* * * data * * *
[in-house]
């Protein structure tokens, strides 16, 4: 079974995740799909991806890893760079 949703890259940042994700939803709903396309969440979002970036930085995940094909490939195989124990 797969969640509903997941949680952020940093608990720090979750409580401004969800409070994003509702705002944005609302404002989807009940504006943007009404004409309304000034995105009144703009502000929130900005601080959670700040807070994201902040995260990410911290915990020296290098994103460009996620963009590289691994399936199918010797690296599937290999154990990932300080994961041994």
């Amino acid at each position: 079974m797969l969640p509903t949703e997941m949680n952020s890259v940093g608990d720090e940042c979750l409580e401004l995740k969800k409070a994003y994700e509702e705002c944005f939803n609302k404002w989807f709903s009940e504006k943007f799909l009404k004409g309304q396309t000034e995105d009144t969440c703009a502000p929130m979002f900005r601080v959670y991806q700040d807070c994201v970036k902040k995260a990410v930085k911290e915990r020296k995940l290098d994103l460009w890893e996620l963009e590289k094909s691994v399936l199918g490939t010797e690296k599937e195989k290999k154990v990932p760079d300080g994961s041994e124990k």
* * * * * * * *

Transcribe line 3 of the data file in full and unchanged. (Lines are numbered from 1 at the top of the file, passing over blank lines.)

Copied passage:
């Amino acid at each position: 079974m797969l969640p509903t949703e997941m949680n952020s890259v940093g608990d720090e940042c979750l409580e401004l995740k969800k409070a994003y994700e509702e705002c944005f939803n609302k404002w989807f709903s009940e504006k943007f799909l009404k004409g309304q396309t000034e995105d009144t969440c703009a502000p929130m979002f900005r601080v959670y991806q700040d807070c994201v970036k902040k995260a990410v930085k911290e915990r020296k995940l290098d994103l460009w890893e996620l963009e590289k094909s691994v399936l199918g490939t010797e690296k599937e195989k290999k154990v990932p760079d300080g994961s041994e124990k």